We have all heard about how fruits and vegetables are being wasted due to cosmetic filtering, but do you know fresh chickens undergo the same treatment as well? A life reared to ultimately be killed for food is already horrible, now it is killed to be thrown?
Yet it is happening. Thousands of fresh chickens are being thrown away on a daily basis because they do not hit the requirements to be models on the display freezers. Here is a list of why fresh chickens get thrown away:
Of course, the most obvious one. Just like all living things, an average number of days is needed to grow a chicken to a certain size. The most popular sizing – 1.2kg chickens – takes about 32 days to grow. However, just like all living things, not all chickens grow to 1.2kg in 32 days. Some grow bigger, some are still just tiny. Regardless, these chickens are usually thrown away since they are too small or big to be displayed on retail shelves. “They would stand out like a sore thumb amidst all the 1.2kg”.
Besides, automated machines these days are made to only process chickens of a certain sizing. In fact, one of the companies we met recently only take in chickens that are 1.75kg (yes, that precise) because their automated chicken cutter can only take that size.
Alright, slaughtering is not a pretty process guys. The slaughterhouses work tirelessly, and chickens knowing that they are going to be killed won’t just sit there. Loads of knocking around the cages when idling, and workers have to hold them down sometimes. At times, these struggles and relatively forceful handling do result in bruises and broken bones.
Have you ever seen a displayed fresh chicken with such injuries? No? Well, point proven.
Chickens, like all other living things, will have deformed parts sometimes. Uneven sizing of wings, overgrown thighs, etc. Although genetic selection, and relatively better farming conditions have reduced the chances of deformities from happening, they will still happen. However, we have checked with chefs and slaughterhouses, such deformities are never harmful (cancerous/bacterial growth is another thing altogether). These chickens are definitely still more than fit enough for consumption!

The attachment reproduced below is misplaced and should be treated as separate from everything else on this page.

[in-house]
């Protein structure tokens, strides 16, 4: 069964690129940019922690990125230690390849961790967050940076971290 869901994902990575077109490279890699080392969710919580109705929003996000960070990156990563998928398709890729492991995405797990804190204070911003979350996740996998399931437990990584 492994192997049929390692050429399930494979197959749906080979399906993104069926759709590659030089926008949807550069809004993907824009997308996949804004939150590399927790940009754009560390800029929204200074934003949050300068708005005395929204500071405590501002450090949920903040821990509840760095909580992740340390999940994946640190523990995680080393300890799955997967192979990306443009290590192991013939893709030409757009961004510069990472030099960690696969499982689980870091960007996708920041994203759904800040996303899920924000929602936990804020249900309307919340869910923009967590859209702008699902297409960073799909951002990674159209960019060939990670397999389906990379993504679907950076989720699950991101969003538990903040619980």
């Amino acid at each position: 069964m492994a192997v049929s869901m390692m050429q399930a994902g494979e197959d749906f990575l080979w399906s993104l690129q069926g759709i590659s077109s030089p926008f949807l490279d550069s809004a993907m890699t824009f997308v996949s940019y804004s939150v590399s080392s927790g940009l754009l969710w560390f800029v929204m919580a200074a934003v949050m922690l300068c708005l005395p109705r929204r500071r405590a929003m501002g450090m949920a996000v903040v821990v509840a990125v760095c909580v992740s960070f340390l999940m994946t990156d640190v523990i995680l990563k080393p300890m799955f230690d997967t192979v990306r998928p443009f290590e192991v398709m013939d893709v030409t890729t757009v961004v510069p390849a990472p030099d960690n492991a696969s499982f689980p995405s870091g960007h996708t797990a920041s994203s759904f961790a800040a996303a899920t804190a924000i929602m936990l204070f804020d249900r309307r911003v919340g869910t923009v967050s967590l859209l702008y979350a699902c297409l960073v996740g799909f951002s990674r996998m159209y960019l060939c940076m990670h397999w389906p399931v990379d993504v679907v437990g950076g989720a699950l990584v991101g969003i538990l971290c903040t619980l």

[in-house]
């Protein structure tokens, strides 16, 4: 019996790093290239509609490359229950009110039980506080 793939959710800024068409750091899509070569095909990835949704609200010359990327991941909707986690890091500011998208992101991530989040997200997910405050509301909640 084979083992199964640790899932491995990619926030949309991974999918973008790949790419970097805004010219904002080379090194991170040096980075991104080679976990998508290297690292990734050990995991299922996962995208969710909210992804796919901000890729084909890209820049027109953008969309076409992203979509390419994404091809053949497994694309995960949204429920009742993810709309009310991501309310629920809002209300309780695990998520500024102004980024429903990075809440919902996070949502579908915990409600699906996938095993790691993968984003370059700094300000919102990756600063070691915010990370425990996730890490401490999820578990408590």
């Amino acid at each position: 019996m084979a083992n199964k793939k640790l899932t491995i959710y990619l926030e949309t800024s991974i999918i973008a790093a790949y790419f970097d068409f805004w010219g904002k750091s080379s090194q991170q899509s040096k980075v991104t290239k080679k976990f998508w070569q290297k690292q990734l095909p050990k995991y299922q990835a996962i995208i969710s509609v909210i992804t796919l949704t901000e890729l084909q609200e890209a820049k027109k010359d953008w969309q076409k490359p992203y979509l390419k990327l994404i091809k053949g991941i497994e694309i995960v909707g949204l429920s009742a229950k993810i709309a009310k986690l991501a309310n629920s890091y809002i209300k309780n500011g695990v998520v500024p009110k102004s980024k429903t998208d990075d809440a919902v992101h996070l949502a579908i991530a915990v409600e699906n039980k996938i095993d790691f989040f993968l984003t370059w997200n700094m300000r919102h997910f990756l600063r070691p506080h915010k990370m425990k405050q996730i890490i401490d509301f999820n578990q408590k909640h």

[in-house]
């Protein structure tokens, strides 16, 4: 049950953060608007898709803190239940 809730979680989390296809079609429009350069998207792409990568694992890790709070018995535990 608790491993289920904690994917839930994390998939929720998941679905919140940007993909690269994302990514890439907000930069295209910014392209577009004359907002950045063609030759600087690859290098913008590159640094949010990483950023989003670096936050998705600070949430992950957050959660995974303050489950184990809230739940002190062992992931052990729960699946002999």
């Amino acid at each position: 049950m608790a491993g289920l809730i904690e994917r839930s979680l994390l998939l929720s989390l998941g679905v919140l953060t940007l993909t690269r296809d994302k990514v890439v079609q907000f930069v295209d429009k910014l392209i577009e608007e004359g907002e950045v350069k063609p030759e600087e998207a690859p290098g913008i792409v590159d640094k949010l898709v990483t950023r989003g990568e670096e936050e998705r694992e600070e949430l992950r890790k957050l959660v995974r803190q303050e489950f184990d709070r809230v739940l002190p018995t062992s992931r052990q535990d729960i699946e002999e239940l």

Remember when we said there is a chance for the fresh chickens to not come out the sizing they want despite rearing for a certain duration? What do you think these farmers/slaughterhouses will do to prevent themselves from breaching their contracted volume of sized chickens?
Rear more of course! If I need to supply 10,000 1.2kg fresh chickens a day, I will just simply rear 15,000 1.2kg fresh chickens in case some of them fall short or over the sizing. This just means more is being produced than required. Doesn’t take a genius to know what happens to those over produced ones.
5. Storage Issues
I know some of you are thinking, since there are people out there who will use these fresh chickens, and overproduced chickens can still be the right size – why not just store it and sell it after?
Well, you will be right if fresh chickens don’t come in on a daily basis. There is almost no storage for fresh chickens as it will then be considered fresh frozen which is lower in value. Also, storage isn’t exactly a very cheap thing either. Higher cost, and lower margins? Who will be willing to undertake this?
We have been working with various poultry slaughterhouses to help them re-distribute these fresh chickens. As our favourite saying goes – one man’s meat is another man’s poison – there is always a use for undersized/oversized chickens out there in the market. For injured and deformed chickens, we have also managed to process and re-distribute them accordingly.
By doing so, we managed to help businesses increase their margins by allowing them to procure cheap fresh chickens at almost 50% discount from their usual prices (whoopie!) and saving them from the bin at the same time. Slaughterhouses and farms are happy too since they have us to take care of their logistics! Doing the same thing as what they always have been but earning extra income, these farms and slaughterhouses are more than happy.
Interested to find out more or know someone who might be? Simply hit us up here or drop us a comment to see what we can do for you!